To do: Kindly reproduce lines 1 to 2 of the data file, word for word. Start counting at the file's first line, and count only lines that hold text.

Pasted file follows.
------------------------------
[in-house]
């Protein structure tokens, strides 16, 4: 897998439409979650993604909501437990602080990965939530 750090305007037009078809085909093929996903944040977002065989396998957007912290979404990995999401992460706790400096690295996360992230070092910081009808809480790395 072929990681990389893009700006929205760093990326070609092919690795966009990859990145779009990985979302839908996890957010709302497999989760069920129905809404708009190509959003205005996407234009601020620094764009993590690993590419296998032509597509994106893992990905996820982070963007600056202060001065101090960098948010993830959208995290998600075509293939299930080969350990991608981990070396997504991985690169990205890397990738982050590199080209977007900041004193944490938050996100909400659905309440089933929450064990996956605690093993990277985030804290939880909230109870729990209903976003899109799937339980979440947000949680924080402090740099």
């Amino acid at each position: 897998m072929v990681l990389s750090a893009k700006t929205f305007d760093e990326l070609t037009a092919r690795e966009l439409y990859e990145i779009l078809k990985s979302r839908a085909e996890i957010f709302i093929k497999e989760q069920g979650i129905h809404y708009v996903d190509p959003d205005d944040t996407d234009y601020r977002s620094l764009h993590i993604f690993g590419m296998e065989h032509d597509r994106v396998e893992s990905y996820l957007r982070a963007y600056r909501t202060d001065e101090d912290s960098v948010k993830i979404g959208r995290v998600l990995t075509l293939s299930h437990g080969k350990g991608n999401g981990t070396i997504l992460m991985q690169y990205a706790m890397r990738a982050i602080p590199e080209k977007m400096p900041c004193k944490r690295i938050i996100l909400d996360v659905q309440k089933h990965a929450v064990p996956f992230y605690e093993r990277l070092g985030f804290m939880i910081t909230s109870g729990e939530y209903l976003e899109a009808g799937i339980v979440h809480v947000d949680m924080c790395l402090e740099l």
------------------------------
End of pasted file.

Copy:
[in-house]
């Protein structure tokens, strides 16, 4: 897998439409979650993604909501437990602080990965939530 750090305007037009078809085909093929996903944040977002065989396998957007912290979404990995999401992460706790400096690295996360992230070092910081009808809480790395 072929990681990389893009700006929205760093990326070609092919690795966009990859990145779009990985979302839908996890957010709302497999989760069920129905809404708009190509959003205005996407234009601020620094764009993590690993590419296998032509597509994106893992990905996820982070963007600056202060001065101090960098948010993830959208995290998600075509293939299930080969350990991608981990070396997504991985690169990205890397990738982050590199080209977007900041004193944490938050996100909400659905309440089933929450064990996956605690093993990277985030804290939880909230109870729990209903976003899109799937339980979440947000949680924080402090740099």